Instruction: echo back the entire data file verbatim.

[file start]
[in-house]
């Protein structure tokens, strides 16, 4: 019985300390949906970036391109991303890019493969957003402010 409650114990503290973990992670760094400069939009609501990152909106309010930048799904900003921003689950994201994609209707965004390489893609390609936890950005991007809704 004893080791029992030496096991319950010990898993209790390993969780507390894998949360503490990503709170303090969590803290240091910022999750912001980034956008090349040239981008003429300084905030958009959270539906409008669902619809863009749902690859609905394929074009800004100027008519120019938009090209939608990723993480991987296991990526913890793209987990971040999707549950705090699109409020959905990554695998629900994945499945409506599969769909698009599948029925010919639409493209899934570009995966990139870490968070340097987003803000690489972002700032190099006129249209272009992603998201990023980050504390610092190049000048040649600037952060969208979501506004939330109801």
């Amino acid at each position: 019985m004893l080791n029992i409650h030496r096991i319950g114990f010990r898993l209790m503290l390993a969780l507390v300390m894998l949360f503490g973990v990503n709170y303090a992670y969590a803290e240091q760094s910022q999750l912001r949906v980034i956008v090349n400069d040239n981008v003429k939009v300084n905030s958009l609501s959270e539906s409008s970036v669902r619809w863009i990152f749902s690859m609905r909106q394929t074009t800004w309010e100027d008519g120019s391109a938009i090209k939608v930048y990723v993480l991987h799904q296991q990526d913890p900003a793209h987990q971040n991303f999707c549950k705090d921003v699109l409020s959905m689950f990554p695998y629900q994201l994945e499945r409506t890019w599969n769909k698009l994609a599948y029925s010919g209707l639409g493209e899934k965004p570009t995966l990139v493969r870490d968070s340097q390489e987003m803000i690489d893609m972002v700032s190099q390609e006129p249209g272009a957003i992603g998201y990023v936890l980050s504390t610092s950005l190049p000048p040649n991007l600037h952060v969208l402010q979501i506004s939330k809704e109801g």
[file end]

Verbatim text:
[in-house]
């Protein structure tokens, strides 16, 4: 019985300390949906970036391109991303890019493969957003402010 409650114990503290973990992670760094400069939009609501990152909106309010930048799904900003921003689950994201994609209707965004390489893609390609936890950005991007809704 004893080791029992030496096991319950010990898993209790390993969780507390894998949360503490990503709170303090969590803290240091910022999750912001980034956008090349040239981008003429300084905030958009959270539906409008669902619809863009749902690859609905394929074009800004100027008519120019938009090209939608990723993480991987296991990526913890793209987990971040999707549950705090699109409020959905990554695998629900994945499945409506599969769909698009599948029925010919639409493209899934570009995966990139870490968070340097987003803000690489972002700032190099006129249209272009992603998201990023980050504390610092190049000048040649600037952060969208979501506004939330109801």
């Amino acid at each position: 019985m004893l080791n029992i409650h030496r096991i319950g114990f010990r898993l209790m503290l390993a969780l507390v300390m894998l949360f503490g973990v990503n709170y303090a992670y969590a803290e240091q760094s910022q999750l912001r949906v980034i956008v090349n400069d040239n981008v003429k939009v300084n905030s958009l609501s959270e539906s409008s970036v669902r619809w863009i990152f749902s690859m609905r909106q394929t074009t800004w309010e100027d008519g120019s391109a938009i090209k939608v930048y990723v993480l991987h799904q296991q990526d913890p900003a793209h987990q971040n991303f999707c549950k705090d921003v699109l409020s959905m689950f990554p695998y629900q994201l994945e499945r409506t890019w599969n769909k698009l994609a599948y029925s010919g209707l639409g493209e899934k965004p570009t995966l990139v493969r870490d968070s340097q390489e987003m803000i690489d893609m972002v700032s190099q390609e006129p249209g272009a957003i992603g998201y990023v936890l980050s504390t610092s950005l190049p000048p040649n991007l600037h952060v969208l402010q979501i506004s939330k809704e109801g």